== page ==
All The Light We Cannot See, by Anthony Doerr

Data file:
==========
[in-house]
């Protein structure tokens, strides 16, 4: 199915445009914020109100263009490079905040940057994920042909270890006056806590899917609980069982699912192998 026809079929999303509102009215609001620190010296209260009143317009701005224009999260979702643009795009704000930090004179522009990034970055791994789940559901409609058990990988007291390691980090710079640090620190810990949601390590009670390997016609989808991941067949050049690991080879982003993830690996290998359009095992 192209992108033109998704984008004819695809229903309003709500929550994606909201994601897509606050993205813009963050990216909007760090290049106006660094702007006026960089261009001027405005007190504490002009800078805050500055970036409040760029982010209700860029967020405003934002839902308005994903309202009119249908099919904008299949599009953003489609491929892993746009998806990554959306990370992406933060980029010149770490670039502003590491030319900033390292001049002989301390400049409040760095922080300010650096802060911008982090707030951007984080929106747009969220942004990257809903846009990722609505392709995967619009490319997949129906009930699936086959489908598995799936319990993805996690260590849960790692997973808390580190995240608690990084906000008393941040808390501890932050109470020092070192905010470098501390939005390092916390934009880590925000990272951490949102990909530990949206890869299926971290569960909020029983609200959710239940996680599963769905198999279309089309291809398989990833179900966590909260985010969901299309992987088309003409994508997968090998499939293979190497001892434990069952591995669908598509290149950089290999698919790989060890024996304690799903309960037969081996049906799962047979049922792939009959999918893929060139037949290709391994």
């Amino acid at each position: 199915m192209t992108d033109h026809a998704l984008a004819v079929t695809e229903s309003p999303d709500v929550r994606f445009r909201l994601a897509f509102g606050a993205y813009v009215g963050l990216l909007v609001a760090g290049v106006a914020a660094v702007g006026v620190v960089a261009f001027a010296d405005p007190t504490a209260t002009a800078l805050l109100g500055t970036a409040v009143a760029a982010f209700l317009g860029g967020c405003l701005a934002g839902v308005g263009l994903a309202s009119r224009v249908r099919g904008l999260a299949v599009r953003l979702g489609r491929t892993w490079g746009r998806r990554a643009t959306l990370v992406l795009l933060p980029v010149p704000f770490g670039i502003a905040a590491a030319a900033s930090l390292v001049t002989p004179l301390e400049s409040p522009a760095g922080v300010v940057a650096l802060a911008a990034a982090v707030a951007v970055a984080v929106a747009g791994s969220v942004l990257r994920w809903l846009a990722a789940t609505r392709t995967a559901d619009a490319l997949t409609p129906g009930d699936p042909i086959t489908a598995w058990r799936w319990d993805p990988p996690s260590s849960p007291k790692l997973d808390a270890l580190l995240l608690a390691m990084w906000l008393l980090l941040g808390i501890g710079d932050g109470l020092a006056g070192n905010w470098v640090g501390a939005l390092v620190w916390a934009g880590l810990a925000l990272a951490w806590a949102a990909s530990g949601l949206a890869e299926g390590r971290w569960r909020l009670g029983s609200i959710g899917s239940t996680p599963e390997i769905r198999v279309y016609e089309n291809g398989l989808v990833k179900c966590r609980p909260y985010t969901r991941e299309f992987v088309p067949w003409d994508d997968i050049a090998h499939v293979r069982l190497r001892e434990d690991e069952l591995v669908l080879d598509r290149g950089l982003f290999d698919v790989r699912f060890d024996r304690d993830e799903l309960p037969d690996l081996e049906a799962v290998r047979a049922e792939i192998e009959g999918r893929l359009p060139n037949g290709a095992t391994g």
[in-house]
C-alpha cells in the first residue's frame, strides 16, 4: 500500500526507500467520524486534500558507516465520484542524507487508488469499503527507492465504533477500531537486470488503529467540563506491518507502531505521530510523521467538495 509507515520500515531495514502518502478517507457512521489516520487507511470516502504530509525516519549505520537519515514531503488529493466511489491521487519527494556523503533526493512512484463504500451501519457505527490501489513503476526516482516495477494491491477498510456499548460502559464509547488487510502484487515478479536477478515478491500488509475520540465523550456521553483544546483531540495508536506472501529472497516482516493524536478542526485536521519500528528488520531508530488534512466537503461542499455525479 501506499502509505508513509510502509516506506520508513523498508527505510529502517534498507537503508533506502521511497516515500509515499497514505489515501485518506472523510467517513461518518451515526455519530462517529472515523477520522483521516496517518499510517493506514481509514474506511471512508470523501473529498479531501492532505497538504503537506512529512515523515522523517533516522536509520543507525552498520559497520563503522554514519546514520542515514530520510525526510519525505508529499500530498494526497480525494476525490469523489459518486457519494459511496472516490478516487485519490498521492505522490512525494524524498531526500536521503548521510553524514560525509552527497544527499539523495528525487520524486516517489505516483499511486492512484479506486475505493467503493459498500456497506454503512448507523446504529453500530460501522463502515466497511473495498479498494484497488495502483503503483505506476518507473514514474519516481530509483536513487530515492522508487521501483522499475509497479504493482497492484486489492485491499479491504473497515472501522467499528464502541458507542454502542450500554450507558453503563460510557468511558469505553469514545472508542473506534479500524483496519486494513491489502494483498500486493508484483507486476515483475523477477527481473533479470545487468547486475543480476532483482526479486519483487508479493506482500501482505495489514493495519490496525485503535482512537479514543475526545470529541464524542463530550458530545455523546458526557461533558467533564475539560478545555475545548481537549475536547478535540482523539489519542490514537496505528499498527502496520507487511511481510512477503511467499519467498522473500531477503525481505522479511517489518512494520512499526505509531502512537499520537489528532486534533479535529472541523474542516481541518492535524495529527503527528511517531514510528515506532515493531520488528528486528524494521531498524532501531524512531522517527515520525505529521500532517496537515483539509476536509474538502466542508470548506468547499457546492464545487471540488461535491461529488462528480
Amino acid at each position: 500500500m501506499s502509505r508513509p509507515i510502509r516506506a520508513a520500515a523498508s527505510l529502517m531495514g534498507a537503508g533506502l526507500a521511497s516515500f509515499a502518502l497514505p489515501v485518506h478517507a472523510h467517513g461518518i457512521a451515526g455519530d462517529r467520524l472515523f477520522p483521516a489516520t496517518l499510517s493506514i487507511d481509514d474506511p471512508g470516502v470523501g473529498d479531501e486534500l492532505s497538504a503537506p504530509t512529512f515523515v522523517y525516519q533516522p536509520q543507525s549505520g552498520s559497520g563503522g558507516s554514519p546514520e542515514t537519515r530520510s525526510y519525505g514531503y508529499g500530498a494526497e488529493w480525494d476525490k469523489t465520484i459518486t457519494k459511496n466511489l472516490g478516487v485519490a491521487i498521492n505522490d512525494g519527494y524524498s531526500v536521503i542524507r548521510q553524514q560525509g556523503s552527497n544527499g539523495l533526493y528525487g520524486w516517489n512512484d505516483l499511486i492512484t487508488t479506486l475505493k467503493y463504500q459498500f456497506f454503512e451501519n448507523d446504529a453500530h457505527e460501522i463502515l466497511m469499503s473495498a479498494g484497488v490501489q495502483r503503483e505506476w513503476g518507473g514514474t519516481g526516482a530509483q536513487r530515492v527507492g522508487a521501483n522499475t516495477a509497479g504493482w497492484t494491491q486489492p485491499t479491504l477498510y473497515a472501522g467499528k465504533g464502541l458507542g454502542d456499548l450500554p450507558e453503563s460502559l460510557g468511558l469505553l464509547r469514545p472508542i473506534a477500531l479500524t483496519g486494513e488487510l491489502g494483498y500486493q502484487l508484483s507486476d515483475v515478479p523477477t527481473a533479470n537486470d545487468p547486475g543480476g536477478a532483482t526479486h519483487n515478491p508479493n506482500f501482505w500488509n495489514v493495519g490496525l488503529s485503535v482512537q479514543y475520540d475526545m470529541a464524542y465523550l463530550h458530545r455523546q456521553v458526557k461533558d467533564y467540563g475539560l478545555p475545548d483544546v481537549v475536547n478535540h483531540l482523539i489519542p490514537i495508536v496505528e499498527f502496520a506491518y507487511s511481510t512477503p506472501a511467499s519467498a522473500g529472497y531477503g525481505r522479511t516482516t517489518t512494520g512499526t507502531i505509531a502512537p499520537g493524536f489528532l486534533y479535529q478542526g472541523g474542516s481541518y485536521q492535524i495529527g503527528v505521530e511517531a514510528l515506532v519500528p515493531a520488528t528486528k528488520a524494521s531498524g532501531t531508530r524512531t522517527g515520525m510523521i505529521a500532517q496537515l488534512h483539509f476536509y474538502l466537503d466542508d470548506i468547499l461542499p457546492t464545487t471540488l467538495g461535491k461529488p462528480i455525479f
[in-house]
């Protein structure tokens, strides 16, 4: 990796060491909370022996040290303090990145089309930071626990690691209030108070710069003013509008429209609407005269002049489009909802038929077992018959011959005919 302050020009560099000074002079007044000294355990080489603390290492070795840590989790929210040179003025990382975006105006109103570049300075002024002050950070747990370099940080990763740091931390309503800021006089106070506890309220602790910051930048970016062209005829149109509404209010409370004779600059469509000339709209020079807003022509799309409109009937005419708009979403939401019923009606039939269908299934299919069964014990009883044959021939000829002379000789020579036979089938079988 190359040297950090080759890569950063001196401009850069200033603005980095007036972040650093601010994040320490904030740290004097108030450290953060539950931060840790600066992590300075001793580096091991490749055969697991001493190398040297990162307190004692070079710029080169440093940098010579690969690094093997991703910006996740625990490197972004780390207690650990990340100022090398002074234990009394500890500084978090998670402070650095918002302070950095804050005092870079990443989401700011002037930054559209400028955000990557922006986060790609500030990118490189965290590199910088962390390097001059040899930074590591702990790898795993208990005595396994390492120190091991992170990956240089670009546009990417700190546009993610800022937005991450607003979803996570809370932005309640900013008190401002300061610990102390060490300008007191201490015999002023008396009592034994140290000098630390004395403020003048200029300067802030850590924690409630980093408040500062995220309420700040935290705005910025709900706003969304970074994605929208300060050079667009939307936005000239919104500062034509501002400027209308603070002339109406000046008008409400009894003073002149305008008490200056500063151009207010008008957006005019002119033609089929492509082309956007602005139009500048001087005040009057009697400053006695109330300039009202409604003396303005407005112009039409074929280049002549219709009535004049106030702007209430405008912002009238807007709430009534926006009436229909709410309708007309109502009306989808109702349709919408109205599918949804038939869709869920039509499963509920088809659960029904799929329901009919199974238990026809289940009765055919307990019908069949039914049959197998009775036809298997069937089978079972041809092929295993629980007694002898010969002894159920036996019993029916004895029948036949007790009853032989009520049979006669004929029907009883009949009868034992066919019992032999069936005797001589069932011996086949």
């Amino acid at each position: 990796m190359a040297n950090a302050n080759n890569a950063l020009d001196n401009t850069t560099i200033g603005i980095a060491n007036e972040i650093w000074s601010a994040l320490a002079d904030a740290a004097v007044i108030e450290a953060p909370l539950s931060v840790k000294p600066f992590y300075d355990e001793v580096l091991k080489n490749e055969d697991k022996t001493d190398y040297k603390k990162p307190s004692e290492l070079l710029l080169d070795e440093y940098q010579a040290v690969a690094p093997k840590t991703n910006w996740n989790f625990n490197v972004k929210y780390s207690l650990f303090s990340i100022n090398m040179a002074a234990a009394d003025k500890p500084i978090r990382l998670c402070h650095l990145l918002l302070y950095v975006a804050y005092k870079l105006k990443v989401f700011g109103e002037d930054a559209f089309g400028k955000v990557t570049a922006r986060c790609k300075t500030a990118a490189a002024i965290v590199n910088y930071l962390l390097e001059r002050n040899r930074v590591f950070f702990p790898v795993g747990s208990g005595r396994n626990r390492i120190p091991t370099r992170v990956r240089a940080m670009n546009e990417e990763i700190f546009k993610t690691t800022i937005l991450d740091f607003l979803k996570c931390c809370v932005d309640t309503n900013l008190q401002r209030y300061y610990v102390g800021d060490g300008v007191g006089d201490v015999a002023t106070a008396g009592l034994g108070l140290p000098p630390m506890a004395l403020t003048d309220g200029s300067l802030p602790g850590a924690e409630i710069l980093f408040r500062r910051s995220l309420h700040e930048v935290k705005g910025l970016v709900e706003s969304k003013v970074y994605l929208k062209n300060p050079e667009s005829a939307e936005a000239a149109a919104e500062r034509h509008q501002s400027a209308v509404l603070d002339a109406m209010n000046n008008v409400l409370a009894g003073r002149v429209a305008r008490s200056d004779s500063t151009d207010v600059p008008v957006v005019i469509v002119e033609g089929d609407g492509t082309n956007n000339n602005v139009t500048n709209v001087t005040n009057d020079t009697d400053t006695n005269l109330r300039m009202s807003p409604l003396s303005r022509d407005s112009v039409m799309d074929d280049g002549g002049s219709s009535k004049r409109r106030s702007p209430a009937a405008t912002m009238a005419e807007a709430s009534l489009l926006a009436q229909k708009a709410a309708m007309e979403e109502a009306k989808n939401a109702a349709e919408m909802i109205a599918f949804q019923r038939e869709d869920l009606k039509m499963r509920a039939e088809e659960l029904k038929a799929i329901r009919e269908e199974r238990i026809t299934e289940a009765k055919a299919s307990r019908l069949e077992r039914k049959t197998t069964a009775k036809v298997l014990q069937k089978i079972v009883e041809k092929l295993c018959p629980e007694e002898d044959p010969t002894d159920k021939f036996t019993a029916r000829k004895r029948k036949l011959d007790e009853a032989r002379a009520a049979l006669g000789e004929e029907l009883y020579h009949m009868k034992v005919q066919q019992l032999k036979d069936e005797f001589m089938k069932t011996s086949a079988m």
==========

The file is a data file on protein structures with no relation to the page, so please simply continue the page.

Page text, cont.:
I've been hearing for months about this book, with other booksellers saying it's one of the best books they've read in a long time. This is extremely high praise from booksellers, so I had very high expectations for this novel. "All The Light We Cannot See" takes place before and during World War II. We follow Marie-Laure, a Parisian girl who goes blind at age six, and whose loving father constructs a model of their neighborhood so she can confidently get around on her own. Her father is also the locksmith at the natural history museum, and most of the action revolves around the possibility that, on the eve of Germany's invasion of Paris, he is entrusted with a priceless gem from the museum's collection. At the same time, we follow Werner, an orphan in Germany who has a particular genius for radios. He's drafted into the Hitler Youth, then quickly sent to the front to help triangulate insurgent radio transmissions. The chapters are very short, and we bounce back and forth between these two characters, with a couple of additional points of view thrown in every now and then. My favorite parts were Doerr's description of Marie-Laure's blindness, the way she experiences the world: in sets of numbers, in sounds and feelings from her deft fingers. It's a beautiful book, and astonishingly well-researched. I wouldn't say that it's one of the best books I've read in a while, but I certainly think it's very good, and would readily recommend it to most readers.